CAPE TOWN

History of Cape Town
A painting of the arrival of Jan van Riebeeck in Table Bay (by Charles Bell)

There is no certainty as to when humans first occupied the area prior to the first visits of Europeans in the 15th century. The earliest known remnants in the region were found at Peers cave in Fish Hoek and date to between 15,000 and 12,000 years ago. Little is known of the history of the region's first residents, since there is no written history from the area before it was first mentioned by Portuguese explorer Bartolomeu Dias in 1486. Vasco da Gama recorded a sighting of the Cape of Good Hope in 1497, and the area did not have regular contact with Europeans until 1652, when Jan van Riebeeck and other employees of the Dutch East India Company (Dutch: Verenigde Oost-indische Compagnie, VOC) were sent to the Cape to establish a way-station for ships travelling to the Dutch East Indies, and the Redout Duijnhoop (later replaced by the Castle of Good Hope). The city grew slowly during this period, as it was hard to find adequate labour. This labour shortage prompted the city to import slaves from Indonesia and Madagascar. Many of these became ancestors of the first Cape Coloured communities.

During the French Revolutionary and Napoleonic wars, the Netherlands was repeatedly occupied by France, and Great Britain moved to take control of Dutch colonies. Britain captured Cape Town in 1795, but the Cape was returned to the Netherlands by treaty in 1803. British forces occupied the Cape again in 1806 following the battle of Bloubergstrand. In the Anglo-Dutch Treaty of 1814, Cape Town was permanently ceded to Britain. It became the capital of the newly formed Cape Colony, whose territory expanded very substantially through the 1800s.

The discovery of diamonds in Griqualand West in 1867, and the Witwatersrand Gold Rush in 1886, prompted a flood of immigrants to South Africa. Conflicts between the Boer republics in the interior and the British colonial government resulted in the Second Boer War of 1899-1902, which Britain won. In 1910, Britain established the Union of South Africa, which unified the Cape Colony with the two defeated Boer Republics and the British colony of Natal. Cape Town became the legislative capital of the Union, and later of the Republic of South Africa.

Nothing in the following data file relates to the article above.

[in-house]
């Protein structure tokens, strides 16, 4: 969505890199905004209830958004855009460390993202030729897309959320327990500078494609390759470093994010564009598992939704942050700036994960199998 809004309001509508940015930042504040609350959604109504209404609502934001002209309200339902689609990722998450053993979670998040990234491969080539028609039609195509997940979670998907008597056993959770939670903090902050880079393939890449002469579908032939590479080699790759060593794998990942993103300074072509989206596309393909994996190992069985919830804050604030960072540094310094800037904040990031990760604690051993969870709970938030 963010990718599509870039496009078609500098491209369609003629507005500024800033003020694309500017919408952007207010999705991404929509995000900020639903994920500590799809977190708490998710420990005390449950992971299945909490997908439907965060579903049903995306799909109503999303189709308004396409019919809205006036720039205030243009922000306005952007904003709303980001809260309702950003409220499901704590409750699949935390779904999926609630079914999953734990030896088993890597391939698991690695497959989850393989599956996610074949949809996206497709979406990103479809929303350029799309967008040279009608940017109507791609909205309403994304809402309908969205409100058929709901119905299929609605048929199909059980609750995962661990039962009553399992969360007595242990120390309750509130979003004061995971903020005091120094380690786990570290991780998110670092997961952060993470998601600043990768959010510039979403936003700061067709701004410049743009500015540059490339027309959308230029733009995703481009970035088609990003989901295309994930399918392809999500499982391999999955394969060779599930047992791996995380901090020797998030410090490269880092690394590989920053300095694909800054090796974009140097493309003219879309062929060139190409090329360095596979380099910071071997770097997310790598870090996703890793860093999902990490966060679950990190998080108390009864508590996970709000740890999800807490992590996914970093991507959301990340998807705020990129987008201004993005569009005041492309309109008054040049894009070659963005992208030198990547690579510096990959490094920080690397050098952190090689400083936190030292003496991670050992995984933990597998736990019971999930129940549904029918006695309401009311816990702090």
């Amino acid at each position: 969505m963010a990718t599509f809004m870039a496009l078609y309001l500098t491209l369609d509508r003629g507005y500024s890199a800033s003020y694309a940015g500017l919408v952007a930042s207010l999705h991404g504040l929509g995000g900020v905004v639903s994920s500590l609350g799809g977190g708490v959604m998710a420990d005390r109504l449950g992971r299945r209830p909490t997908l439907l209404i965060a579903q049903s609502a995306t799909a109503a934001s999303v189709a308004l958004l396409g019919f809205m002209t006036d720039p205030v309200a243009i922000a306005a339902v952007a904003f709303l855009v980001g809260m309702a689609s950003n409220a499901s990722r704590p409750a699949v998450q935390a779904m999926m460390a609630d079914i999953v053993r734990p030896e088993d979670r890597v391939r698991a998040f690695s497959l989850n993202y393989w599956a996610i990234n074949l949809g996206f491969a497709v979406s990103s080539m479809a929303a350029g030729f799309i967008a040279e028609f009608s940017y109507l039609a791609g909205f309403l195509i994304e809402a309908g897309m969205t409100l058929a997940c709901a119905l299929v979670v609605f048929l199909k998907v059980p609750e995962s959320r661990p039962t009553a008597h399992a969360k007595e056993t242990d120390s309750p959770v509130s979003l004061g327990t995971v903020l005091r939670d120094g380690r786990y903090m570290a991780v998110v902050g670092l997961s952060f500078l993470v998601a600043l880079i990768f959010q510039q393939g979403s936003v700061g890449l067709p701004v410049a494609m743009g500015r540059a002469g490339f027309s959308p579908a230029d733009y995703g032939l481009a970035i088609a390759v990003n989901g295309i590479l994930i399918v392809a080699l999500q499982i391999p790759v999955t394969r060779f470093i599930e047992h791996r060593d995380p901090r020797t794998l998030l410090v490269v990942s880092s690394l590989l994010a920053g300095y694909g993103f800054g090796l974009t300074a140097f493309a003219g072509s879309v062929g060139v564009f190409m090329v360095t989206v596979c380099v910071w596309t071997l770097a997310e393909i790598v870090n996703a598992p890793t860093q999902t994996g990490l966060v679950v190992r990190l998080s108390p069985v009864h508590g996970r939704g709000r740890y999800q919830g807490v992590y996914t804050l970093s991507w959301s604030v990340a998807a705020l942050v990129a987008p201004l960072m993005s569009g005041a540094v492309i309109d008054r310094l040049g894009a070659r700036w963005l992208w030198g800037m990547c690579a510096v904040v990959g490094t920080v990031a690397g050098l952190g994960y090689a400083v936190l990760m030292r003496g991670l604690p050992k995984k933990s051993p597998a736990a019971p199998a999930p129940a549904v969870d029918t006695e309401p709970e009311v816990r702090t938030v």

Nobel Square at the Victoria & Alfred Waterfront.

In the 1948 national elections, the National Party won on a platform of apartheid (racial segregation) under the slogan of "swart gevaar". This led to the Group Areas Act, which classified all areas according to race. Formerly multi-racial suburbs of Cape Town were either purged of unlawful residents or demolished. The most infamous example of this in Cape Town was District Six. After it was declared a whites-only region in 1965, all housing there was demolished and over 60,000 residents were forcibly removed. [7] Many of these residents were relocated to the Cape Flats and Lavender Hill. Under apartheid, the Cape was considered a "Coloured labour preference area", to the exclusion of "Bantus", i.e. blacks.
A plaque commemorating the events of District Six in 1965.

Cape Town was home to many leaders of the anti-apartheid movement. On Robben Island, a former penitentiary island 10 kilometers from the city, many famous political prisoners were held for years. In one of the most famous moments marking the end of apartheid, Nelson Mandela made his first public speech in decades on 11 February 1990 from the balcony of Cape Town City Hall hours after being released. His speech heralded the beginning of a new era for the country, and the first democratic election was held four years later, on 27 April 1994. Nobel Square in the Victoria & Alfred Waterfront features statues of South Africa's four Nobel Peace Prize winners - Albert Luthuli, Desmond Tutu, F.W. de Klerk and Nelson Mandela. Since 1994, the city has struggled with problems such as HIV/AIDS, tuberculosis, a surge in violent drug-related crime and more recent xenophobic violence. At the same time, the economy has surged to unprecedented levels due to the boom in the tourism and the real estate industries.